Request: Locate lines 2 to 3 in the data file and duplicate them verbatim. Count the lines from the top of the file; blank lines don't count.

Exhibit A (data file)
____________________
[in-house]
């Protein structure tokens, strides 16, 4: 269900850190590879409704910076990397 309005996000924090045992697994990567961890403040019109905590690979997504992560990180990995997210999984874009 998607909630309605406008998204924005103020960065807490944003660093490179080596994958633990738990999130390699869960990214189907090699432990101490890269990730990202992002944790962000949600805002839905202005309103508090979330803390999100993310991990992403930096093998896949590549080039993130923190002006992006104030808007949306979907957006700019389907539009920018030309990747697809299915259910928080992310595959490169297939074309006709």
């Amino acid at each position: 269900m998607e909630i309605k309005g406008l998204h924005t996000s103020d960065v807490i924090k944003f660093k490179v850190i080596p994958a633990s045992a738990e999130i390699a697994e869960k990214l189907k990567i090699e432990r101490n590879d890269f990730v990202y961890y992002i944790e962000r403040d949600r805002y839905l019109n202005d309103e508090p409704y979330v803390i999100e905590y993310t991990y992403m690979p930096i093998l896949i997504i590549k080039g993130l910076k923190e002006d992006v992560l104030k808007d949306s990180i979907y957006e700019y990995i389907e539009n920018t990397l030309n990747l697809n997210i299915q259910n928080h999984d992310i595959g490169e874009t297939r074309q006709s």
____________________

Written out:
């Protein structure tokens, strides 16, 4: 269900850190590879409704910076990397 309005996000924090045992697994990567961890403040019109905590690979997504992560990180990995997210999984874009 998607909630309605406008998204924005103020960065807490944003660093490179080596994958633990738990999130390699869960990214189907090699432990101490890269990730990202992002944790962000949600805002839905202005309103508090979330803390999100993310991990992403930096093998896949590549080039993130923190002006992006104030808007949306979907957006700019389907539009920018030309990747697809299915259910928080992310595959490169297939074309006709």
């Amino acid at each position: 269900m998607e909630i309605k309005g406008l998204h924005t996000s103020d960065v807490i924090k944003f660093k490179v850190i080596p994958a633990s045992a738990e999130i390699a697994e869960k990214l189907k990567i090699e432990r101490n590879d890269f990730v990202y961890y992002i944790e962000r403040d949600r805002y839905l019109n202005d309103e508090p409704y979330v803390i999100e905590y993310t991990y992403m690979p930096i093998l896949i997504i590549k080039g993130l910076k923190e002006d992006v992560l104030k808007d949306s990180i979907y957006e700019y990995i389907e539009n920018t990397l030309n990747l697809n997210i299915q259910n928080h999984d992310i595959g490169e874009t297939r074309q006709s």